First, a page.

Remote-controlled Android malware stealing banking credentials

Remote-controlled Android malware stealing banking credentials

Summary: The malicious Android application targets specific well-known financial entities posing as a Token Generator application.


Security researchers at McAfee have discovered a malicious Android application capable of grabbing banking passwords from a mobile device without infecting the user's computer.

The latest piece of Android Malware, dubbed FakeToken, contains man-in-the-middle functionality to hijack two-factor authentication tokens and can be remotely controlled to grab the initial banking password directly from the infected mobile device.

[ SEE: Ten little things to secure your online presence ]

McAfee's Carlos Castillo explains:

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The malicious application targets specific well-known financial entities posing as a Token Generator application. In fact, when the application is installed, the malware uses the logo and colors of the bank in the icon of the application, making it appear more credible to the user:

When the application executes, it shows a WebView component that displays an HTML/JavaScript web page that pretends to be a Token Generator. The web page also appears to be from the targeted bank (same variant of the malware but with different payload).

To get the fake token, Castillo discovered that the user must enter the first factor of authentication (used to obtain initial access to the banking account). If this action is not performed, the application shows an error.

"When the user clicks “Generar” (Generate), the malware shows the fake token (which is in fact a random number) and sends the password to a specific cell phone number along with the device identifiers (IMEI and IMSI). The same information is also sent to one of the control servers along with further data such as the phone number of the device. The malware finds the list of control servers from an XML file inside the original APK," he added.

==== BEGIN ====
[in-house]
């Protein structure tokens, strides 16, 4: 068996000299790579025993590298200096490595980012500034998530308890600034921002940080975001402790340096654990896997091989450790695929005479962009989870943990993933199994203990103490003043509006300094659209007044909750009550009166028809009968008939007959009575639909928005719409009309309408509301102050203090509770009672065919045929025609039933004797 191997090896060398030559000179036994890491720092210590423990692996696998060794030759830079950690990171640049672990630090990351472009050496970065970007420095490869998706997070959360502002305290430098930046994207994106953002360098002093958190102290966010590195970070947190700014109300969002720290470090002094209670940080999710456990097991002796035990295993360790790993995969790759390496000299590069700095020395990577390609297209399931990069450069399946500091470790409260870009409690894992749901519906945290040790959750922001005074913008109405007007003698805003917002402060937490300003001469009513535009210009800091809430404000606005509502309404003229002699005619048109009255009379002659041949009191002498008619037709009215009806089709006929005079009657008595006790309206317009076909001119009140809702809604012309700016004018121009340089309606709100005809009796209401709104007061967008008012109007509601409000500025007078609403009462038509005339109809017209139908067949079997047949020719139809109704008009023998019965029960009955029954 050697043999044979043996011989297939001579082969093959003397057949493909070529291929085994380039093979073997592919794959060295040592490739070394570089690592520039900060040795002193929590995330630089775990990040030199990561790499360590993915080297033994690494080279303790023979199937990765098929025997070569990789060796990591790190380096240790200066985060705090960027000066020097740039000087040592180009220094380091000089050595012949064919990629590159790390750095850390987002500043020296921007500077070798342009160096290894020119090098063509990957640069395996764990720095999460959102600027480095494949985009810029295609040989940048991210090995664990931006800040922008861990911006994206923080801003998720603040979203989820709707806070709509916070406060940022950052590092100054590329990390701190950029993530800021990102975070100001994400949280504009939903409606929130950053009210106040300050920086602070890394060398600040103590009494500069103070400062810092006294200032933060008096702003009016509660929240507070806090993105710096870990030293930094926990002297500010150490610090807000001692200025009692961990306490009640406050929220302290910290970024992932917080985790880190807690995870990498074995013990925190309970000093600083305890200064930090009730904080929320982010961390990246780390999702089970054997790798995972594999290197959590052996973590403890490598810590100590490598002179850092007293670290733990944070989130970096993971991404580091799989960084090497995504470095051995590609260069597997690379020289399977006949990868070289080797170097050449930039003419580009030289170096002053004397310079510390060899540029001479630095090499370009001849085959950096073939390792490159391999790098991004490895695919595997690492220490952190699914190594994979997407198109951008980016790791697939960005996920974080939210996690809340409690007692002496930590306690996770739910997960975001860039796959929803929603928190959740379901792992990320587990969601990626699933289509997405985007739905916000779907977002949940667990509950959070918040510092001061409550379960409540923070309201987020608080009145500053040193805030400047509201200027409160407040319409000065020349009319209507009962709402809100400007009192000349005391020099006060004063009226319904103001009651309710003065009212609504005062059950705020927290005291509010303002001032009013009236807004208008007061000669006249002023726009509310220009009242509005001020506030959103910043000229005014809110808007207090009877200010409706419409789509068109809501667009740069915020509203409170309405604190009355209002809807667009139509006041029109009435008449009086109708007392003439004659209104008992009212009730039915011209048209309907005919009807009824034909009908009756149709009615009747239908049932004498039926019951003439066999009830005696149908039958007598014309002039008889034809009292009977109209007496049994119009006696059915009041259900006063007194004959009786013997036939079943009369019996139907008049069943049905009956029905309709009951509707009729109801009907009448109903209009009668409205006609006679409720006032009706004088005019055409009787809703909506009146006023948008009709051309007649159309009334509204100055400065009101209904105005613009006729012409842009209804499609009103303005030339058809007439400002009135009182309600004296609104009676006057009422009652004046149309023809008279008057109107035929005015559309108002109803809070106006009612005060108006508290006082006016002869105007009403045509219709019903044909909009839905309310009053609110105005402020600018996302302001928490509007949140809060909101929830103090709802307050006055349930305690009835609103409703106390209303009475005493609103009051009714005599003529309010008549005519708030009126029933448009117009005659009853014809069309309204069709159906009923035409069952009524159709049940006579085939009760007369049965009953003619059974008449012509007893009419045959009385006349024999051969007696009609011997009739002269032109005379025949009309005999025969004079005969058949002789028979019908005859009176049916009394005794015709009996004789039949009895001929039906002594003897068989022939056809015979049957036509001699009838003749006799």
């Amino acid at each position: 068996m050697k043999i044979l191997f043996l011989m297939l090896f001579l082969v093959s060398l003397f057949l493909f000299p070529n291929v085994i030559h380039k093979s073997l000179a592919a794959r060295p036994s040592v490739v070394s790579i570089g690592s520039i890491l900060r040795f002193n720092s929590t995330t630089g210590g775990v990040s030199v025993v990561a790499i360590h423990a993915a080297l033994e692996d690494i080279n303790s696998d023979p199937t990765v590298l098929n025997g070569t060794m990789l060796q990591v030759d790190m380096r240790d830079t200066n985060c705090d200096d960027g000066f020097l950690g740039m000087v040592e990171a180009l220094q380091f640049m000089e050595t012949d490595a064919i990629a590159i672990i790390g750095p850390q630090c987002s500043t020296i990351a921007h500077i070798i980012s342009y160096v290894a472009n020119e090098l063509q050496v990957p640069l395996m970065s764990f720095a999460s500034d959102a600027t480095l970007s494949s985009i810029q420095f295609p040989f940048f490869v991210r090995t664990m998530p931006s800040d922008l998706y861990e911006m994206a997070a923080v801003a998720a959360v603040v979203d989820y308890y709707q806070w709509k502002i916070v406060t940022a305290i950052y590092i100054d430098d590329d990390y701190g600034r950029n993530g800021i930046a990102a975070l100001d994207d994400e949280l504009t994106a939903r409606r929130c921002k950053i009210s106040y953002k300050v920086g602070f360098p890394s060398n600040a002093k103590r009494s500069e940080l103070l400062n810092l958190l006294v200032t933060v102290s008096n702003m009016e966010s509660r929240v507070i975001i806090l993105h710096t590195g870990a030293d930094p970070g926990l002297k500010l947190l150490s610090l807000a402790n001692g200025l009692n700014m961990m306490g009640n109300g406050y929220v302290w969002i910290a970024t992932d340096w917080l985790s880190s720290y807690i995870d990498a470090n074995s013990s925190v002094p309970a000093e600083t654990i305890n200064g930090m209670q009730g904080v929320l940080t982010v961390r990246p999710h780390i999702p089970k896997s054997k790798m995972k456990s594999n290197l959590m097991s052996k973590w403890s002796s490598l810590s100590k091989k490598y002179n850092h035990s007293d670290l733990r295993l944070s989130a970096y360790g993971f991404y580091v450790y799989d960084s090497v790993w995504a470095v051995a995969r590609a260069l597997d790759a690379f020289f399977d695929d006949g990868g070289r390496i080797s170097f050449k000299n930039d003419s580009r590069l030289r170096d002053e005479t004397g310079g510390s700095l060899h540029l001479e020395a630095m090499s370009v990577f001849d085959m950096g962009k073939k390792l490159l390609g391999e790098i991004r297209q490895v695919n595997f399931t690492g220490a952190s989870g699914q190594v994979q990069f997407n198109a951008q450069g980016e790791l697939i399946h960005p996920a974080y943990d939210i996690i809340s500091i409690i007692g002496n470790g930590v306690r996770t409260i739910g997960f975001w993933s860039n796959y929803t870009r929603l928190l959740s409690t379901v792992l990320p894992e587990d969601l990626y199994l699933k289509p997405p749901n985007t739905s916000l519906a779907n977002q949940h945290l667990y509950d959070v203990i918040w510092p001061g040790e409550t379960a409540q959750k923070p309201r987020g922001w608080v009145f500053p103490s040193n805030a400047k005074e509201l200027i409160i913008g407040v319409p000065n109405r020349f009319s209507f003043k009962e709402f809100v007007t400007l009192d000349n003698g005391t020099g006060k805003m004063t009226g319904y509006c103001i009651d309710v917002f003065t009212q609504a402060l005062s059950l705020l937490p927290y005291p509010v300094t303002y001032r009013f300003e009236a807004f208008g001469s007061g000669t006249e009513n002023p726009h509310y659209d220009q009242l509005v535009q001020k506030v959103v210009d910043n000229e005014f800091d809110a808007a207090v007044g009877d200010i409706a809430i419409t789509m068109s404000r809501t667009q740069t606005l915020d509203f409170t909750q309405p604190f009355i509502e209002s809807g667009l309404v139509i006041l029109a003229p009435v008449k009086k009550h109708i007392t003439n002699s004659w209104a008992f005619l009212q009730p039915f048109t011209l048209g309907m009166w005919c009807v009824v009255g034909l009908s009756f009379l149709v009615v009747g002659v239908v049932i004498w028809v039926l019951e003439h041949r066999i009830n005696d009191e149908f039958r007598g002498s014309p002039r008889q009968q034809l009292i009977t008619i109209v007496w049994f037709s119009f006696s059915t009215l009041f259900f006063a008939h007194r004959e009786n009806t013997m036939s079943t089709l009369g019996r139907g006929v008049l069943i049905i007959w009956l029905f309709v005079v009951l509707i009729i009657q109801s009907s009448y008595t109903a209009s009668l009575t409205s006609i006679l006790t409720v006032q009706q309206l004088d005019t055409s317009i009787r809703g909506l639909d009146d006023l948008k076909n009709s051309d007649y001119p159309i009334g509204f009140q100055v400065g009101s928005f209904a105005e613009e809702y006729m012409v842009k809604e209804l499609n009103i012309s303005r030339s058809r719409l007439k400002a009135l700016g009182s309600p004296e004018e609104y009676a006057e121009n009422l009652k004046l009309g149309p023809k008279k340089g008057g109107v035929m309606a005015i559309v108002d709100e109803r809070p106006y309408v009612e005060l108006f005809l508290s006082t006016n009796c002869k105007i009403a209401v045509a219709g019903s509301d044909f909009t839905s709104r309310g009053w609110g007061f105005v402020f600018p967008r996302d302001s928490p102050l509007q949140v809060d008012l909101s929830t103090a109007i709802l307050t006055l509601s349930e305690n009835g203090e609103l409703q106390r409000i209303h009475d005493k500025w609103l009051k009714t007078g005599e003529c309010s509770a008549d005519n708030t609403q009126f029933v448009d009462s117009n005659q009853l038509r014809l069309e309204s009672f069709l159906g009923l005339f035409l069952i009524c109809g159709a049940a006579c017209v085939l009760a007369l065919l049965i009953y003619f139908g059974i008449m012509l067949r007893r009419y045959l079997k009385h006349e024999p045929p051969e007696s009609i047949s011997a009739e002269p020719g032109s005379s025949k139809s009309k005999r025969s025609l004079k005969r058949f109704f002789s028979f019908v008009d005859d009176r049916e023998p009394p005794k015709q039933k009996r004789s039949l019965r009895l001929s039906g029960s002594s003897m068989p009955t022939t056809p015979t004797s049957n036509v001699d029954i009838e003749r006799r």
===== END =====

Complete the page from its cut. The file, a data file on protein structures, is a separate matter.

He said the malware also contains commands to update itself or spy on the infected machine.

Castillo found that the FakeToken app can also hijack the list of contacts stored in the device (name and number)

Android malware that targets financial entities is in constant evolution: From man-in-the-middle attacks we now see more sophisticated, remote-controlled banking Trojans that can get more than one factor of authentication and update itself to, for example, modify a phishing attack to get other required credentials–such as the name or the ID number of the user–to perform electronic fraud. Due to the increasing popularity of Android and mobile-banking applications, we expect that more threats like this will appear.

Topics: Malware, Android, Google, Security, Servers

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  • This app isn't available yet on iPhone ...

    ... Android is always one step ahead.
  • Ryan. Do Your Research. Just like with Microsoft. Be thorough.

    You have shown a keen 'bias' and unprofessionalism when you don't thoroughly research a topic.

    Nowhere is there any confirmation for the 'source' of these Apps. My suspicion is that they do not exist in the Android Market Place (name has changed).

    The standard 'caveat' for using Linux is to avoid side-loading Apps from outside a 'designated' repository, in this case Android Market.